New Mexico Medical Malpractice Lawyer

New Mexico Medical Malpractice Lawyer

New Mexico medical malpractice laws

New Mexico is one of the few states that follows the theory of comparative negligence in medical malpractice cases. This means that even if a plaintiff contributed to his own injuries, he can still collect damages from other parties who are also at fault. Any awards the plaintiff receives, however, are reduced by the degree for which he is responsible for his injuries.

Comparative Negligence

When a judgment is placed against multiple defendants in a medical malpractice case, New Mexico law holds them liable only a share of the damages equal to their degree of fault. An exception is made in the case of a medical practitioner who is working under an independent contract at a hospital but is subject to enough managerial control by the hospital that a jury can consider him to be a de facto employee of the hospital.

Under this theory of vicarious liability, co-defendants in a medical malpractice lawsuit are held jointly and severally liable for the damages.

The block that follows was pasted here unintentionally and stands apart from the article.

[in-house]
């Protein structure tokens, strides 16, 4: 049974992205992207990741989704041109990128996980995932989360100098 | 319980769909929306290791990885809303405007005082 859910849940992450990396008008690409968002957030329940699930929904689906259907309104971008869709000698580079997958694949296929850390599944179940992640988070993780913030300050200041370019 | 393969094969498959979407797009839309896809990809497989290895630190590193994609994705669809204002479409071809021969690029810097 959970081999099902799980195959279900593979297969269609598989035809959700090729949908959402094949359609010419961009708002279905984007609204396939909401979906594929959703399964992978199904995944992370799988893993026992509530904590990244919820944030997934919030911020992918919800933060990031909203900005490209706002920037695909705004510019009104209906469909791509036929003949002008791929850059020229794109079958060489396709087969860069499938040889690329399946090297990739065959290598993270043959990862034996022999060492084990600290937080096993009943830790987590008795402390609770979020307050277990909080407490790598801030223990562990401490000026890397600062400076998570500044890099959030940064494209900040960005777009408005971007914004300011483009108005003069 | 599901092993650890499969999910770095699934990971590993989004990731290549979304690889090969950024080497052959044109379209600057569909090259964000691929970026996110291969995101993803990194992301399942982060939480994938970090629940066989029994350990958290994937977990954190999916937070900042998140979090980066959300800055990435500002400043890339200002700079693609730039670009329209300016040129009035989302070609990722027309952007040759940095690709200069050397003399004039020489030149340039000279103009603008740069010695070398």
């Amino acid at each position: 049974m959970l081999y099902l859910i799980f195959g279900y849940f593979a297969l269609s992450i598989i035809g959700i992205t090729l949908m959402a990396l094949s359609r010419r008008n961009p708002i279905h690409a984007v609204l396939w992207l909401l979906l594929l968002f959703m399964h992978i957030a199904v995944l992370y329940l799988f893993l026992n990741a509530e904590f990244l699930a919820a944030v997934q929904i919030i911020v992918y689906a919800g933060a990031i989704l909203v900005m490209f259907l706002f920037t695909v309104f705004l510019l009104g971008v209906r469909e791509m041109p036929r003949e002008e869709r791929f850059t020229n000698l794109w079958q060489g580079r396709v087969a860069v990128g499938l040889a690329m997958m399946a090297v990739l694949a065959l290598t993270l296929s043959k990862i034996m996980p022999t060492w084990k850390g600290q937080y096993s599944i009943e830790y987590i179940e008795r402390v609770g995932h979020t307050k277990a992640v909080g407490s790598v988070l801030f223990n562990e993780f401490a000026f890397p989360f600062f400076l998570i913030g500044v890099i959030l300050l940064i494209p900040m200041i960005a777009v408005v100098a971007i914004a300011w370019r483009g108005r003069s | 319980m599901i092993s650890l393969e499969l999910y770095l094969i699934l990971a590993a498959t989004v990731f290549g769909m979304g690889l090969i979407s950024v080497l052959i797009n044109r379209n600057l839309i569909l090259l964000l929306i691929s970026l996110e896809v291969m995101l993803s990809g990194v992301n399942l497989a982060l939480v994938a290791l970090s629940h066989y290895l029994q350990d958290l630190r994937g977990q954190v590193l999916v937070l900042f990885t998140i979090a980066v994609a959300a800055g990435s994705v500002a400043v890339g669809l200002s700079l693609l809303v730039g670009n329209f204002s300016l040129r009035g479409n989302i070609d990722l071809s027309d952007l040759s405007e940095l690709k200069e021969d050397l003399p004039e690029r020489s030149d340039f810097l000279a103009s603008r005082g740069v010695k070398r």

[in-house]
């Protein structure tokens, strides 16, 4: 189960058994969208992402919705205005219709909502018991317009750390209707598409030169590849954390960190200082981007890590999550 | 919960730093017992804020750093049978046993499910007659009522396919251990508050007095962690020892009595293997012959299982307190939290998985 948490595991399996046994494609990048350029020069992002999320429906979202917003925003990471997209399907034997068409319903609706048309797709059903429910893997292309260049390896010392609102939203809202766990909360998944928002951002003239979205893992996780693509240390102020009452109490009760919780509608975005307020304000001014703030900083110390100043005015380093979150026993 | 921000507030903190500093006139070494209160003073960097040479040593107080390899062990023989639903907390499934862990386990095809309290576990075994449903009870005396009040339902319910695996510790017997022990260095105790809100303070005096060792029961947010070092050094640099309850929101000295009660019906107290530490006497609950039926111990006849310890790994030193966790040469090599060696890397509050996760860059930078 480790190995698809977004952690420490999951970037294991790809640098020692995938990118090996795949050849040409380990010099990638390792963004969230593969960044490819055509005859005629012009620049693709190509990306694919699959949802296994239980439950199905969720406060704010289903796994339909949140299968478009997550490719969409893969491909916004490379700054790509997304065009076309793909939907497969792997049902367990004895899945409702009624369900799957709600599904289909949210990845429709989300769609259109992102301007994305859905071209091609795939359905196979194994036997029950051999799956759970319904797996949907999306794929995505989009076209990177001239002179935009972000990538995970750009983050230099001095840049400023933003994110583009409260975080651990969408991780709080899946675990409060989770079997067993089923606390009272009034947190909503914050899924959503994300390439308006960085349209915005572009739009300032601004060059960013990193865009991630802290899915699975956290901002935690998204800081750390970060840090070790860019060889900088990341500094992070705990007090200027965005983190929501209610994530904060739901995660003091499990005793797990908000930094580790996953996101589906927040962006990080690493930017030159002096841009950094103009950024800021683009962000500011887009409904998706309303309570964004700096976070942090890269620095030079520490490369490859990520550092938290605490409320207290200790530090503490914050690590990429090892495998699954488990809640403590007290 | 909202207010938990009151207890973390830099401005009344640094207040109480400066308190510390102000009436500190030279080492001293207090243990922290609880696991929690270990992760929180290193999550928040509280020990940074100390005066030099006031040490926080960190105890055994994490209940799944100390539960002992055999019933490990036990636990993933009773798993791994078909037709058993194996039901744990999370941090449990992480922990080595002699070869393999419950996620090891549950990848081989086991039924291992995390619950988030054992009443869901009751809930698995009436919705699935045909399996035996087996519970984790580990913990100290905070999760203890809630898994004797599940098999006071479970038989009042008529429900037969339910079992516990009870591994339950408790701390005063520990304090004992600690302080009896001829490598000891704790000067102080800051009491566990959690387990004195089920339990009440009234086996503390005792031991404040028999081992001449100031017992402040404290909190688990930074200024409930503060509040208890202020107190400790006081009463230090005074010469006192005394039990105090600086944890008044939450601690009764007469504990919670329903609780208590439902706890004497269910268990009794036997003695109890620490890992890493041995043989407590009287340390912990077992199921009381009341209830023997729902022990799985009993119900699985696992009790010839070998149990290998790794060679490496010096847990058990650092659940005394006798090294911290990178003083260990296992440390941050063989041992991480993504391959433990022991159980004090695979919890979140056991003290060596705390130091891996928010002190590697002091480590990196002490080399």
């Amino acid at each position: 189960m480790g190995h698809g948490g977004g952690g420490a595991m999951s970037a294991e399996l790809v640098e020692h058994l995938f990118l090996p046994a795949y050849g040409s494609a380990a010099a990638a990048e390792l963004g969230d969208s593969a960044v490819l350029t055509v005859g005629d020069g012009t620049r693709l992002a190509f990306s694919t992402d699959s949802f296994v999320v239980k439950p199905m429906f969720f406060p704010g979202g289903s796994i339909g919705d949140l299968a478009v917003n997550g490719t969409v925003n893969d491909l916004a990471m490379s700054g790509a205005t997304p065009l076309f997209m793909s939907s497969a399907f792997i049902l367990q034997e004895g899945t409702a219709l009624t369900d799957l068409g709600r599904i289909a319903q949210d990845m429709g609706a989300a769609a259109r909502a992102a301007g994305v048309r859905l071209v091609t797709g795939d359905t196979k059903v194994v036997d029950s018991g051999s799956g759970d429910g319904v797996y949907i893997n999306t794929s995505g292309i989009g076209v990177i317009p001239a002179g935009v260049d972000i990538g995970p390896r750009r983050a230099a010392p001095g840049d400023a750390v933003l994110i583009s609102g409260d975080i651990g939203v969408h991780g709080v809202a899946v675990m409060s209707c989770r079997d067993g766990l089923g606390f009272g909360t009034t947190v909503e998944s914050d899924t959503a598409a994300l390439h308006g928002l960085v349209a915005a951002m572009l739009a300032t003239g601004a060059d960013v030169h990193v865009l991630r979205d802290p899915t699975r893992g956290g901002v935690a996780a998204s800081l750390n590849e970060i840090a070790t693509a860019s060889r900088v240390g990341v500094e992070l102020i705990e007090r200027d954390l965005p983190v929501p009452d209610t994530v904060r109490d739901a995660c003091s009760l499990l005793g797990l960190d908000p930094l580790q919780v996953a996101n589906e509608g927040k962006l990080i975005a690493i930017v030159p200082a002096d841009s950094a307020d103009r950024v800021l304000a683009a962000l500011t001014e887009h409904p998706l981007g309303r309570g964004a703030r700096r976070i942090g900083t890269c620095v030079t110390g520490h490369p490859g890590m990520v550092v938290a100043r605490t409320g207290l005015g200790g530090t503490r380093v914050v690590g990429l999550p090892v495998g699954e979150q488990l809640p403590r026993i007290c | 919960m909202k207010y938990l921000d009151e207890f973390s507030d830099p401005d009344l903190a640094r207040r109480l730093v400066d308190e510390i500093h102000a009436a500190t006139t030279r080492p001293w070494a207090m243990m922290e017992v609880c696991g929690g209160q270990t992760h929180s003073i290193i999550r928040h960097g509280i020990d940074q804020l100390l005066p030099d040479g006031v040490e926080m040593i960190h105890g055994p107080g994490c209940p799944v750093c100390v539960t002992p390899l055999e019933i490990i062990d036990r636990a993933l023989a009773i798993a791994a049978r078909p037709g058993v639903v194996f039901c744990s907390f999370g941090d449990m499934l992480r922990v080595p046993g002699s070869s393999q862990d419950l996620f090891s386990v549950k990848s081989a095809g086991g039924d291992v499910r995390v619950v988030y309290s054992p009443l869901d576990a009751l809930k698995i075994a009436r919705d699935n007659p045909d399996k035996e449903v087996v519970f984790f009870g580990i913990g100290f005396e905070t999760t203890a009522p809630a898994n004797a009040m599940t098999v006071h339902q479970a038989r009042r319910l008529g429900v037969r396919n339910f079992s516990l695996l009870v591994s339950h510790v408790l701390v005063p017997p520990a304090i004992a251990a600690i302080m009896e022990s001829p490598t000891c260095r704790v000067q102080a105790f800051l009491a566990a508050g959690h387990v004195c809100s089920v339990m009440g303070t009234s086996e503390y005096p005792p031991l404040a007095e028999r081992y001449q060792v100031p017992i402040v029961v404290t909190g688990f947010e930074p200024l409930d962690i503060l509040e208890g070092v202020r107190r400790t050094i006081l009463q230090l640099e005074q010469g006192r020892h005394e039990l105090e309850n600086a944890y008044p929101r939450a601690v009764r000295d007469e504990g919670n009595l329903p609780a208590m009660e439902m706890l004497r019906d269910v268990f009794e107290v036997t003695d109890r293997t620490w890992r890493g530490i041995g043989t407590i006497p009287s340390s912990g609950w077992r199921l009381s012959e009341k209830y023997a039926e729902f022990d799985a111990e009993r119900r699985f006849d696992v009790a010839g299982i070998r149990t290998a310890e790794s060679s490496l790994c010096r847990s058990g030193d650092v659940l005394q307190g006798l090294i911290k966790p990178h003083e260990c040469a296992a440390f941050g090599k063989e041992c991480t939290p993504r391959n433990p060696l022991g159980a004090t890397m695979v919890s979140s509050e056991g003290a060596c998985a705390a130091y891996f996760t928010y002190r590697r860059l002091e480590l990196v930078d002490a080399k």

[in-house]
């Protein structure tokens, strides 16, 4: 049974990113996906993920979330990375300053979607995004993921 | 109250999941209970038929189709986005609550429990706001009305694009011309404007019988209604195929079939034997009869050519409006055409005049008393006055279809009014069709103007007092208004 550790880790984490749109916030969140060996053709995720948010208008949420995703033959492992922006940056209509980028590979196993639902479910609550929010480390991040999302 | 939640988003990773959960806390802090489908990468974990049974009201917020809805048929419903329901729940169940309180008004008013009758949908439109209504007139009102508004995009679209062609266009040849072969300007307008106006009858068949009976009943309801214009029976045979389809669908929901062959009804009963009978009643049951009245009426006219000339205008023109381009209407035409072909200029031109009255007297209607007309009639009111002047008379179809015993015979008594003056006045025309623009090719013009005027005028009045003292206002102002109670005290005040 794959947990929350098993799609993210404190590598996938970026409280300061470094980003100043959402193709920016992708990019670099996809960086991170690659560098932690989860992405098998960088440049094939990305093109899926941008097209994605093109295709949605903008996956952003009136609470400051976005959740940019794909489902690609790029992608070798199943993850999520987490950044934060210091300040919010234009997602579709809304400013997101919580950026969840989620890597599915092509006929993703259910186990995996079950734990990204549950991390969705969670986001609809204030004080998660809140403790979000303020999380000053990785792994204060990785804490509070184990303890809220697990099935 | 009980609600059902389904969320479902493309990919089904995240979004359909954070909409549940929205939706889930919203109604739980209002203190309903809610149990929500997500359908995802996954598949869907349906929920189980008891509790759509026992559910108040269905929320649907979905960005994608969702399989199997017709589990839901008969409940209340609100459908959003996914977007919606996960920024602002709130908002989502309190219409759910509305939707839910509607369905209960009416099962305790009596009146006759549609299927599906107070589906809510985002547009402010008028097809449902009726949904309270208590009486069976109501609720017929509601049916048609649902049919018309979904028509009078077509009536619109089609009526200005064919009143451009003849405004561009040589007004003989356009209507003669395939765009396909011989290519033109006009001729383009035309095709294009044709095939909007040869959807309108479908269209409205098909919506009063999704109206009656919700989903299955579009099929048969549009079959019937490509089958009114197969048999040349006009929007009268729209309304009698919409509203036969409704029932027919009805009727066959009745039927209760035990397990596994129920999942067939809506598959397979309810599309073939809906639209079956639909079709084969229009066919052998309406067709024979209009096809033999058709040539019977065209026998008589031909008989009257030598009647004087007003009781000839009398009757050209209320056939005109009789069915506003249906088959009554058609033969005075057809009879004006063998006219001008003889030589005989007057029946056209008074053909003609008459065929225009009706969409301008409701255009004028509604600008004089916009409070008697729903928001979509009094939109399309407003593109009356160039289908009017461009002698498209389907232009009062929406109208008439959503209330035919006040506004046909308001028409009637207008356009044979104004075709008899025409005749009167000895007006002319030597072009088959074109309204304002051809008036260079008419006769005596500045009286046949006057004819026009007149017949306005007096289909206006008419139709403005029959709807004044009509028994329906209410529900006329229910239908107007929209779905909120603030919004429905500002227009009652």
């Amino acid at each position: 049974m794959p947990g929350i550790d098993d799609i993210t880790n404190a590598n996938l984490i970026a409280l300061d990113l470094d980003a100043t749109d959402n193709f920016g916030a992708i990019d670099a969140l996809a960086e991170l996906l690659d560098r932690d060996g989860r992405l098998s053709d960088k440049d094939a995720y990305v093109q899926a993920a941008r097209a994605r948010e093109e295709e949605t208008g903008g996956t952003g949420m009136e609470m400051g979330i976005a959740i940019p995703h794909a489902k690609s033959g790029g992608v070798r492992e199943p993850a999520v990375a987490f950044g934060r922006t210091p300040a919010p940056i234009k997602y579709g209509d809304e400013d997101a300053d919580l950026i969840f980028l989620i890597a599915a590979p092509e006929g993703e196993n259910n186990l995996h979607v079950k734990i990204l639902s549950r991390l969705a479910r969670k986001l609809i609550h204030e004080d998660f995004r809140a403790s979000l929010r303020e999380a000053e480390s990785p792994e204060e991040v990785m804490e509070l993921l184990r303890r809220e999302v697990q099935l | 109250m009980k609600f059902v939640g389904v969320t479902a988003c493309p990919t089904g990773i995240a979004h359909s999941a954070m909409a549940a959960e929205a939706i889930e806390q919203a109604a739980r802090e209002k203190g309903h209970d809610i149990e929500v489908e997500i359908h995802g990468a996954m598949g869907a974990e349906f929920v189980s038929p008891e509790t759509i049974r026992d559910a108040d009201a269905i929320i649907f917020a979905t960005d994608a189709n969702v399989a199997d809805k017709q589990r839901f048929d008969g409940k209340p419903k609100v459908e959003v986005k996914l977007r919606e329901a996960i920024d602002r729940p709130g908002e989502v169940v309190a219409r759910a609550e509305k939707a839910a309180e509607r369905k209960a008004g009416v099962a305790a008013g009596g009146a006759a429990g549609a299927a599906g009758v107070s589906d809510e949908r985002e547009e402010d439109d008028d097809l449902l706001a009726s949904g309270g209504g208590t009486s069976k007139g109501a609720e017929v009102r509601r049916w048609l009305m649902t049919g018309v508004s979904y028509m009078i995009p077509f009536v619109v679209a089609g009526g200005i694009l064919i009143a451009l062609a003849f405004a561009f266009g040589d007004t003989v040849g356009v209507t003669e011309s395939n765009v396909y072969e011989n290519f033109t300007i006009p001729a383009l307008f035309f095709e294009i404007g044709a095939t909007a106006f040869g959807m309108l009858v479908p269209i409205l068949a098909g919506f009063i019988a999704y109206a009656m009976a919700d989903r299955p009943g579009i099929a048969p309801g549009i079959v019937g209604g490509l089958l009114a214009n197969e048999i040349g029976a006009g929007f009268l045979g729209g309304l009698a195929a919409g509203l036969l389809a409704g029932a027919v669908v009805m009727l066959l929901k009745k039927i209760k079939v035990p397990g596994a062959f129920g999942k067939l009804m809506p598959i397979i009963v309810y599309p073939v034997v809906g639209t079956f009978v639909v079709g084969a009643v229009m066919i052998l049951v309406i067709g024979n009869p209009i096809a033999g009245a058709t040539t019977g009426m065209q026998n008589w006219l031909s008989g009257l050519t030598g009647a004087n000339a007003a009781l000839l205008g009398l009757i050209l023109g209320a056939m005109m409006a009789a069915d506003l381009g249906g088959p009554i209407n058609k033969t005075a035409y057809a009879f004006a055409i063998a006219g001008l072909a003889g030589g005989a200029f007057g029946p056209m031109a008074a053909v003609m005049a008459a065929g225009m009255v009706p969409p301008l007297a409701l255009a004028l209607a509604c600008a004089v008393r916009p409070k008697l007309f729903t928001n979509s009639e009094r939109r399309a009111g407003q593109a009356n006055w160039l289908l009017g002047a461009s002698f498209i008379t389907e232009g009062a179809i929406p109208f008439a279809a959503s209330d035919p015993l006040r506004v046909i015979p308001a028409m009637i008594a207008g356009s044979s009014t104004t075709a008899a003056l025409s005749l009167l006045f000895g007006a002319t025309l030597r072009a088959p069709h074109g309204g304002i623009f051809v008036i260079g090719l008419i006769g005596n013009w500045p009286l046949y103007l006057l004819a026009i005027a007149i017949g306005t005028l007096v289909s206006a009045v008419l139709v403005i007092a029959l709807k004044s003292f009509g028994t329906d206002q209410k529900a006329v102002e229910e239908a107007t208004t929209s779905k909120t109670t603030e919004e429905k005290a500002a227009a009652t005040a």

Statute of Limitations

New Mexico’s statute of limitations stipulates that all medical malpractice suits must be filed within three years of the action or omission that caused the injury or death. In one exception, the parents of children under 6 years old have until their child’s ninth birthday to initiate a lawsuit.

In order to win a medical malpractice suit, all plaintiffs must call upon expert witnesses to prove their claim, unless the negligence was so obvious that a layman could understand it. State law does not currently set any qualifications that expert witnesses must have.

Damage Caps

Currently New Mexico law dictates that total damages cannot exceed $600,000, and health care practitioners themselves can only be held responsible for damages up to $200,000. The remainder of damages higher than that is paid from the state’s Patient’s Compensation Fund.

Attorneys’ fees are not limited. All claims of medical malpractice are reviewed by New Mexico’s medical review commission. However, the commission’s decisions have no legal weight and cannot be admitted in a medical malpractice lawsuit.

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